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Wertbag

Is it impossible to write prophecy?

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From a purely practical standpoint would it be possible for a prophecy to be created that would be beyond reasonable doubt? 

It feels that the number of hurdles it would have to pass are nigh on insurmountable. Firstly you would need it written down so that it is in an unchanging hard copy, which in turn means copies are invalid unless they can be compared to the original. That needs to be safely stored for as many years as it takes for events to unfold, then recovered and compared to the real world for accuracy. 

You need people to not know the prophecy or they can actively work to make it happen. 

You need the text to be dated so that it is obviously a prophecy and not a contemporary news article. 

You need the prophecy to be accurate and specific so that there can be no doubt as to the events it refers. 

It has to be on a subject that is highly unlikely and something that doesn't repeat so that pure guesswork is unlikely. 

If you are making multiple claims then you need to hit 100%, as anything less casts doubt on the result. 

 

Maybe you could write the prophecy and lock it in a vault, only to be opened in a centuries time with multuple people and video evidence. Anything less seems unlikely to be acceptable and with fake videos even that is probably not enough to convince people. I can't imagine any ancient writings coming close to a trustworthy standard, let alone modern ones. 

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On 2/18/2020 at 1:18 PM, Wertbag said:

You need people to not know the prophecy or they can actively work to make it happen. 

 

And there goes modern Israel off the list....

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On 2/18/2020 at 1:18 PM, Wertbag said:

I can't imagine any ancient writings coming close to a trustworthy standard, let alone modern ones. 

 

No, it looks like a wash all the way around. How could any of them know the future? They will say that a god showed them. But that leans on an inerrant view of the bible as divinely directed. That claim of inerrancy is demonstrably false. So it makes little sense to think that a god did show the future, but then failed to fix contradictions between writers and everything else that can be demonstrated in black and white terms as false or incorrect in the bible.

 

The simple explanation is that none of the prophecies are actually prophecies. Most are after the fact texts written to look as though a prophecy was fulfilled. And all of the so called prophecies that used to outline our modern era are just plain wrong to begin with. We were talking about this a while back. The Tyre prophecy is one that christians have tried to lean on as proven. But even their best examples crumble when analyzed for content. @LogicalFallacy thoroughly went over this so-called prophecy a while back.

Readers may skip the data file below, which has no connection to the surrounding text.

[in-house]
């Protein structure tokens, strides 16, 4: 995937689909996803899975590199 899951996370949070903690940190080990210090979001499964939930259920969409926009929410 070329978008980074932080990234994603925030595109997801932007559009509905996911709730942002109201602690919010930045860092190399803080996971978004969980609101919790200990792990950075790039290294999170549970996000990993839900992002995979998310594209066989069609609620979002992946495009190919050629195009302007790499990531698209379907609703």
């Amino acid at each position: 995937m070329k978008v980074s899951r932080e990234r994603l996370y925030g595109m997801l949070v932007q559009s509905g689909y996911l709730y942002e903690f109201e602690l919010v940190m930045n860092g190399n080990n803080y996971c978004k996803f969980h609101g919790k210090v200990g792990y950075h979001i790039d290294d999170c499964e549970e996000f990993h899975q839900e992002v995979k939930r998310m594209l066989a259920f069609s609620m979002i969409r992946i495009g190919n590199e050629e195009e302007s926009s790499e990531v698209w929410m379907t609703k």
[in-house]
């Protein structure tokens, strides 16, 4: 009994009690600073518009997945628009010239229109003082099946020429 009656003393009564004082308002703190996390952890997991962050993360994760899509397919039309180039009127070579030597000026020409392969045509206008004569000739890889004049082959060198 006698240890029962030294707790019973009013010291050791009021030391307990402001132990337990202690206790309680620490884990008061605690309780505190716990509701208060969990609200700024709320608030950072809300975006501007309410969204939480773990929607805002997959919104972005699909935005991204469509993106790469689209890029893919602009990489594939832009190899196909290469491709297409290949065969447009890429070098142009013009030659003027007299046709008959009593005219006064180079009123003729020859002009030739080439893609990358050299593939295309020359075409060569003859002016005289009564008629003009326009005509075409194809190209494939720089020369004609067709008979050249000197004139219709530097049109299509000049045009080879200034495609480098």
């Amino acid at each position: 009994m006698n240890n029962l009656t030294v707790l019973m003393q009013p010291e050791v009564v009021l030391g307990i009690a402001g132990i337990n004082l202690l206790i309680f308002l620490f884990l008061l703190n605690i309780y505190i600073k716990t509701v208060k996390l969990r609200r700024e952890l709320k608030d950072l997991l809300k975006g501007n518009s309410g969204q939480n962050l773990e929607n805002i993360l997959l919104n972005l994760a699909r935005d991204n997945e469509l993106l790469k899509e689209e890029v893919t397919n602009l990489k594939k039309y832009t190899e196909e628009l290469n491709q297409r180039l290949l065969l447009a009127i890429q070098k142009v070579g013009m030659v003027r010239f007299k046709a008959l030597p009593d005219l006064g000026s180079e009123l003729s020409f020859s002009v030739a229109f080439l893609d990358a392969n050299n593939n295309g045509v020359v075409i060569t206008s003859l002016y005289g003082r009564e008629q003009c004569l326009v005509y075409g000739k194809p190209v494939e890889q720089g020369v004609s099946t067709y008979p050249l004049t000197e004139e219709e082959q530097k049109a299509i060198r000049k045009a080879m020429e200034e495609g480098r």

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Ahh the Tyre prophesy. It works... if you don't pull off your rose tinted glasses, squint through your third eye, and apply liberal interpretations to the text. 😂

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When you really think about it, how in the world could anyone know a future that has not yet taken place? It's fun to imagine it and dream up sci-fi, but honestly, the future has not taken place yet. We could guess based on probable, vague outcomes. But how could anyone actually know or even see it? 

 

Maybe the universe is cyclic. Maybe everything repeats itself over and over again. 

 

But even if that were the case, how could anyone see what happened in an incredibly remote past in order to know to the detail how it will happen again now or in a remote future? These are tough questions. The simple explanation is that it's pure fantasy. Fun. Interesting. But fantasy. What all prophets have in common is that their vague sayings fall short of actually prophecying anything. From the biblical writers to Nostradamus and beyond. People are grasping at straws to force fit old texts and vague declarations to fit current events. And under close examination, they never really do fit. 

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Another issue is volume. If you have a thousand people write prophecy, then a century later find one that is accurate were your chances any better than pure guesswork? If you hadn't seen all of the other failures then individually it would be impressive, but from the wider view its little more than hedging your bets. 

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